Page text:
The Summer heat is upon us. You can step out on to your patio in the muggy night air and not hear the chirping of crickets but the hum of air conditioners running nonstop. We've all experienced that "utility shock" that comes with that summertime power bill. Here are a few things you can do that will keep that cash outlay to a minimum.


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    Have Your AC System Inspected

    I am willing to bet the last time you had your air conditioning system inspected by a professional HVAC technicians was never. If your system is more than a few years old you could have leaks in your duct work. You could be paying extra money every month to run cool air into your attic. A small expense today could say you hundreds in the coming months.

  • Phil Walter/Getty Images
    Phil Walter/Getty Images

    Add Insulation

    If you haven't been to the attic to check the insulation in your home you really should. Insulation is very inexpensive when you amortize its cost over several years. Don't forget to check the places around your home where pipes and or power lines come into your walls. A small gap between a drain pipe and the wall could be costing your money every month. A lot of spray on foams should do the trick and you'll find the expense is minimal.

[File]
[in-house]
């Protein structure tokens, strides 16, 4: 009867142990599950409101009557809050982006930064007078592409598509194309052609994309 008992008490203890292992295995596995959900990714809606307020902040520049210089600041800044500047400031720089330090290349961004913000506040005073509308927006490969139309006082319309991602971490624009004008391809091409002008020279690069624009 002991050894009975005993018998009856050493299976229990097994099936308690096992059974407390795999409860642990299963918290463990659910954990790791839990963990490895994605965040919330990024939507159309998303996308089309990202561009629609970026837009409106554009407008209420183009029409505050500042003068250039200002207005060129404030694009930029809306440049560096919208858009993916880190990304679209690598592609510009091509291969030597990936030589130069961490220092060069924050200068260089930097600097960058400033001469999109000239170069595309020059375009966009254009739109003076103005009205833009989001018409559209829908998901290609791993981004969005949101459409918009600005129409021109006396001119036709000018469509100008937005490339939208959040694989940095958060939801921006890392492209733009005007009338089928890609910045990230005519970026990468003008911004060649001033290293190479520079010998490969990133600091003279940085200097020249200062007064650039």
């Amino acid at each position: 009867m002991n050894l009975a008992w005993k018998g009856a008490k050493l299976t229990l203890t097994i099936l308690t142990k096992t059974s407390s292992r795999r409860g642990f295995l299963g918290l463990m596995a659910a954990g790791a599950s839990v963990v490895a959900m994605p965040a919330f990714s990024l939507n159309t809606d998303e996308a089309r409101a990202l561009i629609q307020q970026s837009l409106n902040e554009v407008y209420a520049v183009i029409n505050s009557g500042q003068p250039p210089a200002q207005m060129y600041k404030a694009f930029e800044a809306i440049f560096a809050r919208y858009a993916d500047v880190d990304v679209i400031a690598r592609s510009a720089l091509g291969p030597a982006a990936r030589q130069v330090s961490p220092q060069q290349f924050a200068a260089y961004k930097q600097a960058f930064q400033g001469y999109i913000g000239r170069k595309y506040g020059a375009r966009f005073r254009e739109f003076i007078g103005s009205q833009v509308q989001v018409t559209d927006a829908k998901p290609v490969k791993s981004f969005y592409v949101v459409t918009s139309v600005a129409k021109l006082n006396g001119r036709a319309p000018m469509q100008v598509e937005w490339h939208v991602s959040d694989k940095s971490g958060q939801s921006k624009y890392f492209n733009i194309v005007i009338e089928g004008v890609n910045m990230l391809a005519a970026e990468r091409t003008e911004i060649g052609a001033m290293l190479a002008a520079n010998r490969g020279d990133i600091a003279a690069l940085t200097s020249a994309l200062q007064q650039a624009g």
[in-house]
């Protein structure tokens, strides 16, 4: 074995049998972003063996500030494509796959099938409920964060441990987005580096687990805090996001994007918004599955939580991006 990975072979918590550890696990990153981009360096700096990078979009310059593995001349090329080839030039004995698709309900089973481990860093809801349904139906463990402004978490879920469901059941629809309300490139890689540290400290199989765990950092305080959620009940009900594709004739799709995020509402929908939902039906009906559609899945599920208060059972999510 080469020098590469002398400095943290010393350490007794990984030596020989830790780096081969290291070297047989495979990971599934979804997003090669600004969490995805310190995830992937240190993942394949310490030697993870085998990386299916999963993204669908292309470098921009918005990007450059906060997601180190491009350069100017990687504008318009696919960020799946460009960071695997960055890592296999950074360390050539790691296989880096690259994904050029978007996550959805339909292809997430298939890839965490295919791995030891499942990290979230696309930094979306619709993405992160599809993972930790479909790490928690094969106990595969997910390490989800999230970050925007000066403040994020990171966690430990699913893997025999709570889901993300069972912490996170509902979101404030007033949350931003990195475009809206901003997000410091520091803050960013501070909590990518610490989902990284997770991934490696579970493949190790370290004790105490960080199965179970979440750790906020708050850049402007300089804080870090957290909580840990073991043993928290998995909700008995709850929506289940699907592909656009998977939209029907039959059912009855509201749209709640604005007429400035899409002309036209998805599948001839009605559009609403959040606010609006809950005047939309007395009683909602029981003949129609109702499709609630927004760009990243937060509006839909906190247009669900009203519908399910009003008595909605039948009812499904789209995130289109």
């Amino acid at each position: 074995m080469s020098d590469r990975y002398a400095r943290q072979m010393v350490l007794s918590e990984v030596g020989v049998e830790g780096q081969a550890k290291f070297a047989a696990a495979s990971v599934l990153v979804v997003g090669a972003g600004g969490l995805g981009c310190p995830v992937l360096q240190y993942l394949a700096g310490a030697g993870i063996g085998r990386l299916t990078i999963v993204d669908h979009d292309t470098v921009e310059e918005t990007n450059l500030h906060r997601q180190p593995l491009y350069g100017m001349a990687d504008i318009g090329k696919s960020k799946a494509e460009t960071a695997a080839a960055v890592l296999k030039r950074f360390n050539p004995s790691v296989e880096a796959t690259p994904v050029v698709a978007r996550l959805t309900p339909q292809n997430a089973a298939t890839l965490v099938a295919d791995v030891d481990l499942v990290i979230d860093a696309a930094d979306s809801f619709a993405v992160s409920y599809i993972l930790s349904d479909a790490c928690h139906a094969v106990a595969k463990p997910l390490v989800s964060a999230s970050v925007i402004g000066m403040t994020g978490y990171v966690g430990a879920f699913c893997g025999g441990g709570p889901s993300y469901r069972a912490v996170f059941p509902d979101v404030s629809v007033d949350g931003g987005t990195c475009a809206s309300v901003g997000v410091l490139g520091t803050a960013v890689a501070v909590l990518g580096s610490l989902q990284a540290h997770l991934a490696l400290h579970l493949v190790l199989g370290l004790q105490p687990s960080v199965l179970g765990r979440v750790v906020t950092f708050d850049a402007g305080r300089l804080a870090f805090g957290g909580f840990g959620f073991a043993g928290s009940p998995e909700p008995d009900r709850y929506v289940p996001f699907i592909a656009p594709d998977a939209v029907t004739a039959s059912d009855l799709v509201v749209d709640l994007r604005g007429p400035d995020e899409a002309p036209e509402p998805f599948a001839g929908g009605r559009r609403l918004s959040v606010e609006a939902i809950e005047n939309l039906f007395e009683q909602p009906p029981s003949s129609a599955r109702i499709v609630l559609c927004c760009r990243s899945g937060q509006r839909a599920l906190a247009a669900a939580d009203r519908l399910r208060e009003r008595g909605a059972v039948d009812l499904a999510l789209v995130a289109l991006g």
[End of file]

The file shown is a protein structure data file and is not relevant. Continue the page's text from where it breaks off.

• Alex Wong/Getty Images
    Alex Wong/Getty Images

    Change Light Bulbs Or Turn The Lights Off

    At our house I think I am the only person who lives there who has mastered the use of the "off" switch when it comes to lights. It's a good habit to get your kids into. Another thing to consider is changing your old fashioned incandescent bulbs for newer, brighter, more efficient LED lights. These lights use a lot less power and they don't put off the heat of the old bulbs.

  • Justin Sullivan/Getty Images
    Justin Sullivan/Getty Images

    Adjust Your Vents In Rooms You Don't Use

    At our home we discovered that our daughter's closet had its own air conditioning vent. That's not a smart design. We also took an inventory of the rooms we seldom use, such as the guest room. By keeping the door to that room closed and by reducing the air flow out of the vent. You're not cooling as much space. You just need to remember to open the vent before you have guests. Unless of course you don't want them to stay too long.

  • George Frey/ Getty Images
    George Frey/ Getty Images

    Invest In An Automatic Thermostat

    Why should you keep your home at a comfortable temperature when  you're not there? Some security, cable, or utility companies offer online apps or programs you can control from a computer or smartphone. This allows you to program your thermostat to automatically allow the temperatures to be not so cool when no one is home and start the cooling process before you get home. Six or seven hours a day with your AC not running at high speed will save you a bundle.

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